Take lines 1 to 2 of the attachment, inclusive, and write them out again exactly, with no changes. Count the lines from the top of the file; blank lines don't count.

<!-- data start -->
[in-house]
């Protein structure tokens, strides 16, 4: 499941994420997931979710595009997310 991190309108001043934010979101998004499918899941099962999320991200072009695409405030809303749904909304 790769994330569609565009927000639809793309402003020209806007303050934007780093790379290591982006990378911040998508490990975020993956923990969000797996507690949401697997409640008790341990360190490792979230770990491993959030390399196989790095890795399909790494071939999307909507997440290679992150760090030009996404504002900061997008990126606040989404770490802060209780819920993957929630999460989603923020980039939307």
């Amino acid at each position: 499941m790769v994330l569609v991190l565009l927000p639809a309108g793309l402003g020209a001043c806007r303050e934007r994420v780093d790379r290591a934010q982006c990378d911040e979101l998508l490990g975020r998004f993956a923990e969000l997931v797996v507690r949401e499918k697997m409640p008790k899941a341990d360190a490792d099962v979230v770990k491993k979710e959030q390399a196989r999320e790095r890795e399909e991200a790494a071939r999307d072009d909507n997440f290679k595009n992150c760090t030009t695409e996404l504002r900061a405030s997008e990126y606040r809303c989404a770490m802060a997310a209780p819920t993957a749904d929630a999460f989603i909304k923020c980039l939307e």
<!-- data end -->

[in-house]
């Protein structure tokens, strides 16, 4: 499941994420997931979710595009997310 991190309108001043934010979101998004499918899941099962999320991200072009695409405030809303749904909304 790769994330569609565009927000639809793309402003020209806007303050934007780093790379290591982006990378911040998508490990975020993956923990969000797996507690949401697997409640008790341990360190490792979230770990491993959030390399196989790095890795399909790494071939999307909507997440290679992150760090030009996404504002900061997008990126606040989404770490802060209780819920993957929630999460989603923020980039939307």